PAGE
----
or Tri-I
http://www.med.cornell.edu/mdphd/student.html#
Maybe at the end of it all, residencies don't care if it took you 6/7 years or 11/12 years.
 

sab73sab

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dbluestud05 said:
That is exactly what I heard (maybe we talked to the same student that was at my interview). I was told that 1 person recently took 11/12 years, 2 took 10 years and more are in the process of 9+. I am sure every MSTP has one or two students that take long, but when you have multiple cases I start to worry. Baylor students take pretty much a full graduate school curriculum and don't start lab rotations until they enter graduate school. It is hard to tell from the website how long they have gone whereas other programs list students by year like Stanford http://mstp.stanford.edu/students.html
or Tri-I
http://www.med.cornell.edu/mdphd/student.html#
Maybe at the end of it all, residencies don't care if it took you 6/7 years or 11/12 years.
Some insight from the inside: Lupski is leaving for Cambridge (UK) and the program is looking for a new official director. However the program has 3 co-assistant directors the will take over his job for the meanwhile. Baylor still has 4 HHMI faculty and many other excellent faculty that are absolutely staying put. The two big PI's that left were essentially bought off a few years back, but this happens in academia all the time. The faculty at Baylor are superb (eg #1 genetics department in US NEWS) and will remain so for a long time.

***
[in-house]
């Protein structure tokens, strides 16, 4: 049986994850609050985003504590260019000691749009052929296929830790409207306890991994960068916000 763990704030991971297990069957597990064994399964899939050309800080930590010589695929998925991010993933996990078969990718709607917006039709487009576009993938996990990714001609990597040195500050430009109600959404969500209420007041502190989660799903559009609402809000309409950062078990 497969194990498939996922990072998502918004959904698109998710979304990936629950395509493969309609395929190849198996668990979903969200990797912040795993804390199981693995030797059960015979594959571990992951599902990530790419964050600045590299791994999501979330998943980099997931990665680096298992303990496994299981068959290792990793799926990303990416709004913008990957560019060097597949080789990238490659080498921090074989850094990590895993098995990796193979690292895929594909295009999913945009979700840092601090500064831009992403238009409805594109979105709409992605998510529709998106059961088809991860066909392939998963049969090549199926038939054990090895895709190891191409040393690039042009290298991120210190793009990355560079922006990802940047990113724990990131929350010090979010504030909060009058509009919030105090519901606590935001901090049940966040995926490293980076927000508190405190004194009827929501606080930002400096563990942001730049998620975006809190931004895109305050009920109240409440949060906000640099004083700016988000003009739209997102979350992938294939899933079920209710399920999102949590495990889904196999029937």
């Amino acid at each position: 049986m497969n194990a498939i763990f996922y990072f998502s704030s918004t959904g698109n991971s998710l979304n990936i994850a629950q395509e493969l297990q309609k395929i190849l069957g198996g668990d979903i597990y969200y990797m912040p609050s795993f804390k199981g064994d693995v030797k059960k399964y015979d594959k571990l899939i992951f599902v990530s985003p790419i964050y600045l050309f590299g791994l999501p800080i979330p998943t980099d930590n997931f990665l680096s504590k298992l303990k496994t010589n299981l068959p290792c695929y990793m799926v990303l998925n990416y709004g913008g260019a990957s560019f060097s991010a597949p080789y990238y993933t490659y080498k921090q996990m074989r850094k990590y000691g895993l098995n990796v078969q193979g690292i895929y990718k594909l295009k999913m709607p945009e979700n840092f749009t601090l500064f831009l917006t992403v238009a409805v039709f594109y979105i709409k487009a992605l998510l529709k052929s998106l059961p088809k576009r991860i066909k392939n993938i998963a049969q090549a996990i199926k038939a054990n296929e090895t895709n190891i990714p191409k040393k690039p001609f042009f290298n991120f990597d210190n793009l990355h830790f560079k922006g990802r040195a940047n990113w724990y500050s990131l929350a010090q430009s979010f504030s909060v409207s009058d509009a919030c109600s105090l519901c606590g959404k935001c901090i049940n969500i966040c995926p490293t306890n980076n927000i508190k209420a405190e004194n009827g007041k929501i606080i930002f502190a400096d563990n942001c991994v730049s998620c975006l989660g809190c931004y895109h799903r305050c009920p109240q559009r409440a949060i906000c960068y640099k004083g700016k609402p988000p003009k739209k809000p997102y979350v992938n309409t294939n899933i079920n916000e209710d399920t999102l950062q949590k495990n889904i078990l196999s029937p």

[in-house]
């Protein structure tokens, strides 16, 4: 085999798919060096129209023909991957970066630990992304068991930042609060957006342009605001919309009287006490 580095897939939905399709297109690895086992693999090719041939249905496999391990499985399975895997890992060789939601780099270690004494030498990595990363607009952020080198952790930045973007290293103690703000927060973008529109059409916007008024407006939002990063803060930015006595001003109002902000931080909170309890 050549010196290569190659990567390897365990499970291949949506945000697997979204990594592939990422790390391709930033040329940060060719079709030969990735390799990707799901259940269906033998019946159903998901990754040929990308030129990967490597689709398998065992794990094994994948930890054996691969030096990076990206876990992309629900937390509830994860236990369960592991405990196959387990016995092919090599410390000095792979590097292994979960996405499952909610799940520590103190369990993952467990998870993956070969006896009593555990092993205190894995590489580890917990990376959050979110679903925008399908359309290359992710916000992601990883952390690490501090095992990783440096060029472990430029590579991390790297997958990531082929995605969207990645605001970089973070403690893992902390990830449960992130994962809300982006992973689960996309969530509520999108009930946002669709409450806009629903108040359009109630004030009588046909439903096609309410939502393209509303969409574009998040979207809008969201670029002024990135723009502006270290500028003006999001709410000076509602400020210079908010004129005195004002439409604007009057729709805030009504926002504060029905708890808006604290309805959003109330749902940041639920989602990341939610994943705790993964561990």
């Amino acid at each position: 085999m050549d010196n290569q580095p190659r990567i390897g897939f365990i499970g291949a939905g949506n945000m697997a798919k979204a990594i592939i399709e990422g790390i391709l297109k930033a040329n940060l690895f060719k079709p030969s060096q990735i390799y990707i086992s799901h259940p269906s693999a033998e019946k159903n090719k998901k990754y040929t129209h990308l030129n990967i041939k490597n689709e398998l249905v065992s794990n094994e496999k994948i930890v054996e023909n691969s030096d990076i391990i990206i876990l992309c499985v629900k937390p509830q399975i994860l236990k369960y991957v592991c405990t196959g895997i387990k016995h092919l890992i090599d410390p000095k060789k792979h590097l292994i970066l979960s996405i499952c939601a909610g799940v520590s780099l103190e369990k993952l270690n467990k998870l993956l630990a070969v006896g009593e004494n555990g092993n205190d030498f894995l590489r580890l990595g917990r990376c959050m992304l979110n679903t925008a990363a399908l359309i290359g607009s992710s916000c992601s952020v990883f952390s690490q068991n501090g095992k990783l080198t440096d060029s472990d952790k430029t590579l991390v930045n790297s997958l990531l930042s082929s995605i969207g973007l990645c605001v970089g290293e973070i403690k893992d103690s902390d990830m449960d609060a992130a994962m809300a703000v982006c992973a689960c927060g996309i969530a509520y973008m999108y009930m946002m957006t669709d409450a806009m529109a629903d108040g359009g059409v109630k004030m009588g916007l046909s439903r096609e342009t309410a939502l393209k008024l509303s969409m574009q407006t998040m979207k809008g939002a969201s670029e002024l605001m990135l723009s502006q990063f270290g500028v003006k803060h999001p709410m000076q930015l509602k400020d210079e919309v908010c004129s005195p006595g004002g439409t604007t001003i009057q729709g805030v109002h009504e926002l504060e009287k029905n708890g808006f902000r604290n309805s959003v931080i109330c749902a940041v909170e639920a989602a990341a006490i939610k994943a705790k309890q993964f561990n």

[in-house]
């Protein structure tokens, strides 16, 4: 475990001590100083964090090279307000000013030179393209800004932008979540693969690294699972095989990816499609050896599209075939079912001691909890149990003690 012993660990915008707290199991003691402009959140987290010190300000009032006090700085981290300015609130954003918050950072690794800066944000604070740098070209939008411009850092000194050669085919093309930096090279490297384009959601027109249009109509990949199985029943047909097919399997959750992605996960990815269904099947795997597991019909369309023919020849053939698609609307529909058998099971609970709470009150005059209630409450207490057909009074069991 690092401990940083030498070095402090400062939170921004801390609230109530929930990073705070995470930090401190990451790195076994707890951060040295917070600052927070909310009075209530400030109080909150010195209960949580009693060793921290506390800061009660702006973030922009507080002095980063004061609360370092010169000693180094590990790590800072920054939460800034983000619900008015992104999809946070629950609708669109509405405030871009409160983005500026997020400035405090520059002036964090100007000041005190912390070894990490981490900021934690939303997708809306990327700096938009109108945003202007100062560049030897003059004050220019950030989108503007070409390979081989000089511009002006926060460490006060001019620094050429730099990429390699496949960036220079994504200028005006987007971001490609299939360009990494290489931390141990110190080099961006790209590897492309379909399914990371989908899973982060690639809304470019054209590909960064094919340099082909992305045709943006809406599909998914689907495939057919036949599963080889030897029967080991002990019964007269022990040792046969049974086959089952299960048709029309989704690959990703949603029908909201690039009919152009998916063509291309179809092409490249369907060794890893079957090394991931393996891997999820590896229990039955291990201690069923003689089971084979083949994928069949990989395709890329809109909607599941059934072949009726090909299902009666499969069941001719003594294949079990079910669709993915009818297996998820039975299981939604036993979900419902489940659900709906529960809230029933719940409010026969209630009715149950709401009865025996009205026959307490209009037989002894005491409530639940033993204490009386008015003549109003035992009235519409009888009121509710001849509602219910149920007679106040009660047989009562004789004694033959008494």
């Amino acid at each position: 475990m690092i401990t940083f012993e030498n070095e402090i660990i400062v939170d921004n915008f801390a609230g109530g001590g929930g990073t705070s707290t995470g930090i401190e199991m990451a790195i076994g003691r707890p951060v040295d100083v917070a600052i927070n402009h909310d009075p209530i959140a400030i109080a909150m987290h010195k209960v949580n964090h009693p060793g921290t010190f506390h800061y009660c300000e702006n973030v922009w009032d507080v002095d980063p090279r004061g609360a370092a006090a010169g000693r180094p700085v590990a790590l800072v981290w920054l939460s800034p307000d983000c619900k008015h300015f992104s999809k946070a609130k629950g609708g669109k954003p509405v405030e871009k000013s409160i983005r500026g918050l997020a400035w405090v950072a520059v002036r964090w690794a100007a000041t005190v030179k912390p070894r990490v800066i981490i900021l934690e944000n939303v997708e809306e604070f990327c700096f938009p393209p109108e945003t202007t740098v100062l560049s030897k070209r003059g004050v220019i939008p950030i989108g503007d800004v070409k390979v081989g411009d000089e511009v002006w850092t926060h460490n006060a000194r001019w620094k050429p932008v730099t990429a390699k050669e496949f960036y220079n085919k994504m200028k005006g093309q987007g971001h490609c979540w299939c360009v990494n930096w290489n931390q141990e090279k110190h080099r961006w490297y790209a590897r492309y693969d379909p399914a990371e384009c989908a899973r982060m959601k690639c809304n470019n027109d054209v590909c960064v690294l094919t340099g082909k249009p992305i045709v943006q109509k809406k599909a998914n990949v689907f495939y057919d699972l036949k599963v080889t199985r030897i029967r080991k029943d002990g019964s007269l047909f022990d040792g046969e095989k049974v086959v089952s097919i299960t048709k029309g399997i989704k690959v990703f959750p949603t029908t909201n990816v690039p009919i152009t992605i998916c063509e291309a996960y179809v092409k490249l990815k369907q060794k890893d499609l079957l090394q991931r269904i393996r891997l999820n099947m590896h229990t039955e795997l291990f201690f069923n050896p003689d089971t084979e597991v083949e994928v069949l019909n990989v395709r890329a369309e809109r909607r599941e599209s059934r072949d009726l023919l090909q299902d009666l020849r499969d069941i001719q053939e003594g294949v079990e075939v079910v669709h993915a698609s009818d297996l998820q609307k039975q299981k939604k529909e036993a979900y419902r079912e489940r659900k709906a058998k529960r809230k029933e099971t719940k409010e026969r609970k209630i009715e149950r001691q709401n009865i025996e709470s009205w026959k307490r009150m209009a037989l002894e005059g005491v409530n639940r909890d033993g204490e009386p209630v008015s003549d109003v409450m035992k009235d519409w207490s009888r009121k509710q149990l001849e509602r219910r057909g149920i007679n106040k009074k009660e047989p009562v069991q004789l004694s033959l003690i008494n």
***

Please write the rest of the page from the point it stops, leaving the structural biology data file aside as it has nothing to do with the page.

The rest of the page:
The methodist split/fight has softened a bit, they have agreed to share a number of departments, and Baylor has declined to merge with St. Lukes, thus Baylor and Methodist may yet make amends.
As for graduation times, I know of one person in particular (I did my first rotation in the lab he's currently working in, this summer) who has been taking a while. It appears like he had a dead-end project in one particular lab and had to switch labs mid-project. I am positive that there are excellent labs however (run by MdPhd PI's) that try to fast track students through if desired, so you will always have options. Either way THERE IS DEFINITELY NOT A PROBLEM with getting Baylor MSTP's out in less than 8 years. Houston is cheap and the stipend is more than sufficient to live well. All in all a great place to study.